The overriding theme of the Udall Center at Columbia has been to develop approaches to therapy which prevent progression of disease, and, if also possible, provide lasting restoration of neurologic function. Our efforts have two guiding principals. The first is that development of such therapies ultimately depends on a better understanding of mechanisms of disease. The second is that patients cannot wait for a full understanding of this disease to be in hand before efforts are made to translate new knowledge of mechanisms into treatments. This Project is focused on this second principal. In the current funding period, we have achieved real progress towards this goal by implementing knowledge about the regulation of cell death in the design of two novel gene therapy approaches. One of these approaches utilized dominant negative forms of the mixed lineage kinases to block apoptosis;the other used a constitutively active form of Akt (Myr-Akt). We have identified three limitations of these approaches that we now seek to overcome. First, only the AAV1 Myr-Akt approach protected the axons of the nigrostriatal projection. This feature will be essential for effective future therapies, so it must be refined and developed. Second, our evidence for neuroprotection by Myr-Akt has been obtained only in neurotoxin models;studies must be performed in models with more likely relevance to the human disease. Third, the use Myr-Akt is fraught with many possible undesirable effects, including oncogenesis. Effort must be made to identify downstream pathways that exclusively mediate the desired neuroprotection phenotype. This Project therefore has three Aims intended to address these limitations.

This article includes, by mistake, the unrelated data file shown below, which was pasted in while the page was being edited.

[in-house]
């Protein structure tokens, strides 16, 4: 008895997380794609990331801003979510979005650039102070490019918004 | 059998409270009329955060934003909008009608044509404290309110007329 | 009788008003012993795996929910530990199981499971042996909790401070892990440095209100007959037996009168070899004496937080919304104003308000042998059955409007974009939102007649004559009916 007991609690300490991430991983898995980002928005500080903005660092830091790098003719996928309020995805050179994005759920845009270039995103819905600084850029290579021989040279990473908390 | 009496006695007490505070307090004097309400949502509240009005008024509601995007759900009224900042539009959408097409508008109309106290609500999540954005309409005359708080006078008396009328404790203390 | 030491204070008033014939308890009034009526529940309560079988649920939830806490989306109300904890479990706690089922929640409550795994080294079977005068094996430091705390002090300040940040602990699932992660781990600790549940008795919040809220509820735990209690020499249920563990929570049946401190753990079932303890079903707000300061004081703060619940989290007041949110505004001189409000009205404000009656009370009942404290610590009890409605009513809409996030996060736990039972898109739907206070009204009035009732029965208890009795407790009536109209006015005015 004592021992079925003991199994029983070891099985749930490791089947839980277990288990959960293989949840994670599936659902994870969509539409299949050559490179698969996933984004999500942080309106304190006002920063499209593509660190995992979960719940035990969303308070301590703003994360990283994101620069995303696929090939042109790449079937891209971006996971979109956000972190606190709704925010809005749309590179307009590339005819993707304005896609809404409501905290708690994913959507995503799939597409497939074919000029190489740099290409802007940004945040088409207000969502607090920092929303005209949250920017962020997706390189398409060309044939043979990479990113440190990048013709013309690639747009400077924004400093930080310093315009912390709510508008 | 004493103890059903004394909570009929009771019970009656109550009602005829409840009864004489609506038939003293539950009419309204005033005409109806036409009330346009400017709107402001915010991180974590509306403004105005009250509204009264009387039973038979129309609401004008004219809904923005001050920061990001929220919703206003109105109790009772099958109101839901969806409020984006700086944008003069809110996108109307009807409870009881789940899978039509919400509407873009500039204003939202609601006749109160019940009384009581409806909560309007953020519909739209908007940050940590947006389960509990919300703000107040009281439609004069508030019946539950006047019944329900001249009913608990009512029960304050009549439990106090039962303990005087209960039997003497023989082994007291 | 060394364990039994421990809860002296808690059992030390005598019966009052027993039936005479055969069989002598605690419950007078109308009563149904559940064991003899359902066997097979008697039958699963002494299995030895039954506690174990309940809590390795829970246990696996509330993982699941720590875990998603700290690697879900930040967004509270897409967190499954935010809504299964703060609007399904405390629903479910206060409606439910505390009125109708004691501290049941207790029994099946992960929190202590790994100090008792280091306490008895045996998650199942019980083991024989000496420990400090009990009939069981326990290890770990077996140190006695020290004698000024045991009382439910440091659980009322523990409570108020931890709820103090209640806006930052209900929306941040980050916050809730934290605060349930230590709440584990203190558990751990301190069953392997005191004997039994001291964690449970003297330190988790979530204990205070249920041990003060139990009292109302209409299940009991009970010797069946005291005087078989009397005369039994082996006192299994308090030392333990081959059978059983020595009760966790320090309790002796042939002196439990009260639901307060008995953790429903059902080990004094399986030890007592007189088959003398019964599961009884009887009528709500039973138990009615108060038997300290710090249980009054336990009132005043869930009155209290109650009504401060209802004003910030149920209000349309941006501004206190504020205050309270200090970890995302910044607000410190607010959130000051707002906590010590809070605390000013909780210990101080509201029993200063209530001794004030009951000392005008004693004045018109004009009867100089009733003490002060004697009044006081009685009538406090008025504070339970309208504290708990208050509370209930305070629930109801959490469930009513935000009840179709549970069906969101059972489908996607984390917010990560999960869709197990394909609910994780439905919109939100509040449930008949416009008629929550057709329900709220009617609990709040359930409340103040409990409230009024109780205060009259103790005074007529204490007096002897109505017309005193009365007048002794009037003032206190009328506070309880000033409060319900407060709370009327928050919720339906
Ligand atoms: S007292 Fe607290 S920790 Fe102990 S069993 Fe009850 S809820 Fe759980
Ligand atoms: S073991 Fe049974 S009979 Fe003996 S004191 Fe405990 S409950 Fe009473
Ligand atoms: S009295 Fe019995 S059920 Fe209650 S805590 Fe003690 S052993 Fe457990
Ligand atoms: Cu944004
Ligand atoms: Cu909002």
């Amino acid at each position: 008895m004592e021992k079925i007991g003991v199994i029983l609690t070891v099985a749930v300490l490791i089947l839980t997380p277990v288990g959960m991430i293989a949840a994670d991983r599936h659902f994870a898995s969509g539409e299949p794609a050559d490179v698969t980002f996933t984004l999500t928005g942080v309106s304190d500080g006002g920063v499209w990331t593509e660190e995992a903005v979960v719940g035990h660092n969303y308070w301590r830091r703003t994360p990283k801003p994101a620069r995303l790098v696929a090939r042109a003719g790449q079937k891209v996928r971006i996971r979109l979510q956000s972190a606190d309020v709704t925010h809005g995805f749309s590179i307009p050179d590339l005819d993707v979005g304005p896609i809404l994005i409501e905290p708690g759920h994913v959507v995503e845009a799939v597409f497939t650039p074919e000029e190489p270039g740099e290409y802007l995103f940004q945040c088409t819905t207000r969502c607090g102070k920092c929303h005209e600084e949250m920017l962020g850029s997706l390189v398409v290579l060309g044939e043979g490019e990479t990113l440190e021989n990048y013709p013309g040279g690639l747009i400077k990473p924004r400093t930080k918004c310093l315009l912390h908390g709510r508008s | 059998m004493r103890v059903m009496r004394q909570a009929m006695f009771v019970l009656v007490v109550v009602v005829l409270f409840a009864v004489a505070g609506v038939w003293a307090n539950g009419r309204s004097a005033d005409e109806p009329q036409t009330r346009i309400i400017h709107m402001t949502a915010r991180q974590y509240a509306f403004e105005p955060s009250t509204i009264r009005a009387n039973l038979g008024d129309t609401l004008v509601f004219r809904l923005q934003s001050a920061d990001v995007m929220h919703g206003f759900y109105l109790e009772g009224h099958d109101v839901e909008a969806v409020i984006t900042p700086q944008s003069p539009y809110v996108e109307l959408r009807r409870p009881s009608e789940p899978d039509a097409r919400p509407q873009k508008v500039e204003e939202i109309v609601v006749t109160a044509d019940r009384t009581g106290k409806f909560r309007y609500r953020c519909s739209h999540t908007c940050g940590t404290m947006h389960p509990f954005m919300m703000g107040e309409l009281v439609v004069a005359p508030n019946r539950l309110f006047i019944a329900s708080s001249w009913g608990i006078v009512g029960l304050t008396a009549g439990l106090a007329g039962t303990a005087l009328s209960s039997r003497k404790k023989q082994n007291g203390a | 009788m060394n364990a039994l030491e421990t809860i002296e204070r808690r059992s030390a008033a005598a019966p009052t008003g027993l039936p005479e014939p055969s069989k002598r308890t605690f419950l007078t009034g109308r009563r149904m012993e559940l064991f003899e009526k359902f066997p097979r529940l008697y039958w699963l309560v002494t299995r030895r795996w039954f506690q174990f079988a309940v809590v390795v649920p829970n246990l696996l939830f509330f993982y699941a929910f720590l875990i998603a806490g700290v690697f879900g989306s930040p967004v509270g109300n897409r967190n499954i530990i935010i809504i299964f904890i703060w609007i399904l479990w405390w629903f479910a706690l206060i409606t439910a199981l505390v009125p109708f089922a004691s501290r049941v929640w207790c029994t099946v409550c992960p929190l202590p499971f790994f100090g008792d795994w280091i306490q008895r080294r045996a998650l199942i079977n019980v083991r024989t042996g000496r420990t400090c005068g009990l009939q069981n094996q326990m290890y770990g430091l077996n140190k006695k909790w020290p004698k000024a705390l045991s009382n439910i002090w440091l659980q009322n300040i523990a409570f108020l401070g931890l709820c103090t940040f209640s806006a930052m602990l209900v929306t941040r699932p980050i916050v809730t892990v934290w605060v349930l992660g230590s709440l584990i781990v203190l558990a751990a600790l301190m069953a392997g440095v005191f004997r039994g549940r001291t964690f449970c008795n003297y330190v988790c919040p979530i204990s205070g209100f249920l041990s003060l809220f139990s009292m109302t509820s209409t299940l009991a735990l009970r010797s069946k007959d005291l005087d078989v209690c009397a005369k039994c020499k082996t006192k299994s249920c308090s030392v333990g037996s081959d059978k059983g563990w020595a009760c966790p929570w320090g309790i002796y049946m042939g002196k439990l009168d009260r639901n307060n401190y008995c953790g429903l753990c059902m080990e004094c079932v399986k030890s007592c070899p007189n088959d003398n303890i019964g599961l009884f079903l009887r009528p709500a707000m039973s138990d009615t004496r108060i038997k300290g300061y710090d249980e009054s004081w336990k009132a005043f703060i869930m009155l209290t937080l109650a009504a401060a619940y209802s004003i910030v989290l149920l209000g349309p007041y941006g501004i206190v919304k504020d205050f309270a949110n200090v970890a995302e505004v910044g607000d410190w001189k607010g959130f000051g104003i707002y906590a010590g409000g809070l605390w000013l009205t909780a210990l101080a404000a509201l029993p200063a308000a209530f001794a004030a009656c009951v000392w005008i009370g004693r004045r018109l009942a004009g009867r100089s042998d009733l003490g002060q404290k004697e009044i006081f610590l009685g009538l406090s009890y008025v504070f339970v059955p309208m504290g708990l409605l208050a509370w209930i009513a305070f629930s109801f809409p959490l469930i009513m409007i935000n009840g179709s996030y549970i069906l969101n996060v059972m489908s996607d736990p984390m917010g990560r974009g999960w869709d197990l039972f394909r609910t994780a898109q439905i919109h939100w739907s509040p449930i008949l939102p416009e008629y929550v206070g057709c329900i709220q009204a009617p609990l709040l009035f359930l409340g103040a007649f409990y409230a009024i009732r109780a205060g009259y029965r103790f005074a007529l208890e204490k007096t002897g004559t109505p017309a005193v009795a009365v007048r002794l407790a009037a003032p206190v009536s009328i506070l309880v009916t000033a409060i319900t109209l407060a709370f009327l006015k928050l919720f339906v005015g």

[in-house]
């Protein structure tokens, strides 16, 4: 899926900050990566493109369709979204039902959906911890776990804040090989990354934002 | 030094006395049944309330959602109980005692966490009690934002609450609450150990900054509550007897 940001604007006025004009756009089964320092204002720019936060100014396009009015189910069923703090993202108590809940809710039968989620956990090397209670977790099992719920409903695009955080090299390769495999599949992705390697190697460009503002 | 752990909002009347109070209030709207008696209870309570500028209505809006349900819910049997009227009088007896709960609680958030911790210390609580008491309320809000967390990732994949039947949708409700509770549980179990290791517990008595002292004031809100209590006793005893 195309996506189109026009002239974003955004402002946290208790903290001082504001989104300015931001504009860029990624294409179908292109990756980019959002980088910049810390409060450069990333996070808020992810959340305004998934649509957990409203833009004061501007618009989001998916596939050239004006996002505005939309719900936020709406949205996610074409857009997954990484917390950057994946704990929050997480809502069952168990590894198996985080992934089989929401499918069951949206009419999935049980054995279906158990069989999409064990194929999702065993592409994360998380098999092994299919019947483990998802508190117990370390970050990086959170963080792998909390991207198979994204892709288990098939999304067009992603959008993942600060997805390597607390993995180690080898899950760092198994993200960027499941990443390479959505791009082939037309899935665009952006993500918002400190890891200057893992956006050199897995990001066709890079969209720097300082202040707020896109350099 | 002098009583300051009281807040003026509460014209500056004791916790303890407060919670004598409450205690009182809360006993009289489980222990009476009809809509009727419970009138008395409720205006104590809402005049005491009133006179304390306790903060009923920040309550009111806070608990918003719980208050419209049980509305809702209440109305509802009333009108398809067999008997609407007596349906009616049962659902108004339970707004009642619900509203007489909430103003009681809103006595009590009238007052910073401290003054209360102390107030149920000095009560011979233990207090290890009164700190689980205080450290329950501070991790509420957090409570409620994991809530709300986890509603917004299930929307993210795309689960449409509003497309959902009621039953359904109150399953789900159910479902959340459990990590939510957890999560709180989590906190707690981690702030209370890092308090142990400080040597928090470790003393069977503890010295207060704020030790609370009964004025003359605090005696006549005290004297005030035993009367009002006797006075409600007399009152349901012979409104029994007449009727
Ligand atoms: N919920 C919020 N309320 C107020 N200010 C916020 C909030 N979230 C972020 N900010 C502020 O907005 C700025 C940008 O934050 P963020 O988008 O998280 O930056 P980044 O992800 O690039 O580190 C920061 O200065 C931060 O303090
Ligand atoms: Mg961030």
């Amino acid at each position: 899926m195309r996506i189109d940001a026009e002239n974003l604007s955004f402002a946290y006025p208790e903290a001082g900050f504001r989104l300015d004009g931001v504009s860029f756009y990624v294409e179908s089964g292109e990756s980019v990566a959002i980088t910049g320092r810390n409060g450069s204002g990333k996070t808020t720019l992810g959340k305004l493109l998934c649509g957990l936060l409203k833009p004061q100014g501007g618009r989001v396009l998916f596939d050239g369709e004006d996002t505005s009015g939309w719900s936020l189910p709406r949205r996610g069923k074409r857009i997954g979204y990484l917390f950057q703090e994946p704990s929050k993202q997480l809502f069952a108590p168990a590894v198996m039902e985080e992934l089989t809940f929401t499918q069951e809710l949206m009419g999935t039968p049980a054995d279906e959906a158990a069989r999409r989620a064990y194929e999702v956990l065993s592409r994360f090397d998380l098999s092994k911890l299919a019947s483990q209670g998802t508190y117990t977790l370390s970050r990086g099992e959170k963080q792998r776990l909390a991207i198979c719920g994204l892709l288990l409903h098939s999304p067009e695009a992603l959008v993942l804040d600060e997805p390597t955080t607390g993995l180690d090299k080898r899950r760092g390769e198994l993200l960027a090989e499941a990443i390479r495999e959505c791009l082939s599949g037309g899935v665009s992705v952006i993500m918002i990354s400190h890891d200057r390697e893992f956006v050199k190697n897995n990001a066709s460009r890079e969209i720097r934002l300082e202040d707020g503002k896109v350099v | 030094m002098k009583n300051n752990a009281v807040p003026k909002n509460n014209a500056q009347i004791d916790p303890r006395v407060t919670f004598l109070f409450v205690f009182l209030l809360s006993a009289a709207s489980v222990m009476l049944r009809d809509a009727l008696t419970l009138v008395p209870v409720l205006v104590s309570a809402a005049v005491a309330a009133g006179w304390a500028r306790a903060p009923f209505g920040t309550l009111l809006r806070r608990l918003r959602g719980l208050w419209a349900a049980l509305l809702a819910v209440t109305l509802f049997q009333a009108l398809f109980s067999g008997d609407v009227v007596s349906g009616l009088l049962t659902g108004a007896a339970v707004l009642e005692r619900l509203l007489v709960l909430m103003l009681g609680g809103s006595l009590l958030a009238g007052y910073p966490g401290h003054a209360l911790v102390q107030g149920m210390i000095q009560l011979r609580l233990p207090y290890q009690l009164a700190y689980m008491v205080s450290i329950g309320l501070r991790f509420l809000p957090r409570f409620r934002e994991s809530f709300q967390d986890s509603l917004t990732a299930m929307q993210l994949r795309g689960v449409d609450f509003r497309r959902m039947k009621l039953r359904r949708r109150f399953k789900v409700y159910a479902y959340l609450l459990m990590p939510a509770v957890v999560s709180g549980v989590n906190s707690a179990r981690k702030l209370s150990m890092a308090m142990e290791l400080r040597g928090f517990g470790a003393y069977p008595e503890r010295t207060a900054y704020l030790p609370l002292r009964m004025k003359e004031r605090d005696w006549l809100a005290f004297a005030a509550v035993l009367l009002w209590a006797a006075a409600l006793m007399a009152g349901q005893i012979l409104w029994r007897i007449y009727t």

In Aim I, we will attempt to validate our observations that Myr-Akt protects not only neuron cell bodies, but also axons. In this Aim, we will also explore whether mTor is a mediator of axon protection, and, if so, whether it does so by suppression of autophagy.
In Aim II, we will examine whether the ability of Myr-Akt to protect axons generalizes to a new mouse model that is more likely to be relevant to human PD. We have demonstrated that the principal pathology observed in hl_RRK2(R1441G) BAG transgenic mice is an axonopathy affecting the nigrostriatal projection.
In Aim III, we will explore the possibility that the undesired oncogenic phenotype of Akt can be circumvented by the use of a closely-related, but non-oncogenic, kinase, serum and glucocorticoid-induce kinase, hSGK1. Resolution of these limitations will be important steps forward in the development of neuroprotective treatments of PD.
Current therapies for PD treat only its symptoms, not its progression. The goal of our research is to use new knowledge about the mechanisms of neurodegeneration in PD to develop therapies that will block the ongoing neurodegeneration. We have developed one very promising gene therapy approach that uses a protein called Akt, a kinase that protects neurons and their axons from degeneration. The goal of this Project is to improve this approach and to develop promising second-generation alternatives.
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